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  • Father Jacques Hamel, 85, was celebrating Mass when two men entered his church and murdered him in the name of ISIS. A servant of God, a man who could have retired long ago and not continued the active shepherding of his flock, was killed in cold blood doing sacred work for the people of God. This priest died because of his faith. That makes him a martyr. You know what doesn’t make someone a martyr? Dying in a hail of bullets after cutting the throat of a priest. That’s not dying for your faith. That’s committing a criminal act and getting the reaction a criminal act receives.
  • In happier news, Pope Francis is in Krakow today celebrating the 31st World Youth Day. His message? “Blessed are the merciful, for they shall obtain mercy” (Mt 5:7). It is one of the Beatitudes, the great and golden rules taken from Jesus’ Sermon on the Mount. It is a particularly timely message. In this period of political divisiveness, mercy is hard to come by. Pope Francis reminds us again: If you want to get it, you have to give it. Even when it’s hard.
  • The Vatican sent out an Apostolic Constitution on women in contemplative life — i.e. cloistered nuns. These are nuns whose life consists of prayer for others. While the Pope praised the nuns, insisting that “The Church needs you!”, he also warned against “listlessness” and suggested ways to run a tighter ship. I find myself saddened by this. First, with all the problems in the world today (and within the Catholic church), listless nuns do not figure prominently, if at all. That these women, who have devoted their lives to God, need to be chided like children strikes me as the height of patriarchal nonsense. Come on, Francis. You’re better than this. (See above.)
  •  The Nuns on the Bus continue their journey apace. Their message? “Mend the Gap” — that is, the economic and social gaps that keep people in positions of inequality. The sisters’ focus is on seven areas: tax justice, living wages, family-friendly workplaces, healthcare, housing, citizenship and democracy. I am rooting hard for these women and their message of inclusiveness and fairness. We seem to have forgotten, as Americans, that “We must, indeed, all hang together or, most assuredly, we shall all hang separately.” (That’s Ben Franklin I’m quoting.) In other words, please try not to listen to people who want to divide us, to cause rifts instead of understanding. As the 2016 election process careens into Fall, it is the best advice I can give.
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I open “Rolling Stone” magazine, and there she is. Someone I know. She’s no rock star, though she and her comrades have been treated as such in some locales — though in others, they’ve faced anger and hatred. She’s a Sister of Providence, a Catholic nun. She is among a group of nuns who are traveling the country to protest the Republican budget proposal put forth by Paul Ryan. They are the so-called “Nuns on the Bus.” They say Ryan’s budget would hurt low-income families while coddling the wealthy. It is both unjust and in opposition to the Christian ideals of equality, compassion and love. They are right. They are also righteous, in the very best sense.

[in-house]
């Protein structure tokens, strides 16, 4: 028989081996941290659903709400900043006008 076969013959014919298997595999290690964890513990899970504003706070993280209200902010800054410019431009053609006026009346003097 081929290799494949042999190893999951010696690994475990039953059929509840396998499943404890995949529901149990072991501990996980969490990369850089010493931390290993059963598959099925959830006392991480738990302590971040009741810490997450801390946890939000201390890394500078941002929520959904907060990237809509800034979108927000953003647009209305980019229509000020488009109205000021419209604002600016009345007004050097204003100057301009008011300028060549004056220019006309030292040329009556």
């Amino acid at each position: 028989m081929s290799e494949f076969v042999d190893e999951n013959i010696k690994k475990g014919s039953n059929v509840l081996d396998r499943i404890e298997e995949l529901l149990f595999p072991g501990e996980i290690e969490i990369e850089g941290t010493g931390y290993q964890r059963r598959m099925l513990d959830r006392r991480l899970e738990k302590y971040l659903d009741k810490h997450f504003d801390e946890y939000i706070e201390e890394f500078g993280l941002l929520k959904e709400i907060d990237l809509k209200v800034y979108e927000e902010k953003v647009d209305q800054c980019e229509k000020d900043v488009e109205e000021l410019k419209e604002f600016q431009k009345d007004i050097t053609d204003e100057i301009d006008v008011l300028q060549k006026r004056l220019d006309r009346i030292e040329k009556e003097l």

I’ve been saying for a while that the Catholic Church needs to focus on issues of social justice, rather than sticking its righteous-in-the-wrong-way nose into issues like gay marriage and reproductive rights. The powers-that-be would not agree with me. These are the same powers-that-be that have been wagging their fingers at nuns like the ones on the bus for not toeing the line, for not being quiet, obedient little ladies and letting the menfolk decide what’s important. They’ve been called radical feminists, which is apparently an insult these days. I guess I never got the memo that explains why being a strong woman is such a bad thing. My mother claims I’ve been a feminist from birth. I never saw any reason not to be. Neither have these women, it seems.

I stand with the Sisters. This statement is more than a political catchphrase, more than a motto on a button or bumper sticker. I mean it. This past weekend, I became a Providence Associate, a layperson who has chosen to further the charism and mission of the Sisters of Providence. Call us the civilian auxiliary, if you wish. (My husband does.) I am not on the front lines, but I support those who are. I do my bit, with my blog and my radio show. I cheer them on. I align and ally myself with them. Because what they believe is what I believe.

Change is coming. I know it; I believe it. It is my most fervent hope. It is what keeps me part of a Church I sometimes find myself in dissent with. So “Rolling Stone” or no “Rolling Stone,” press or no press, I have made my choice. I stand with the Sisters. How about you?

Have a Mary Little Christmas

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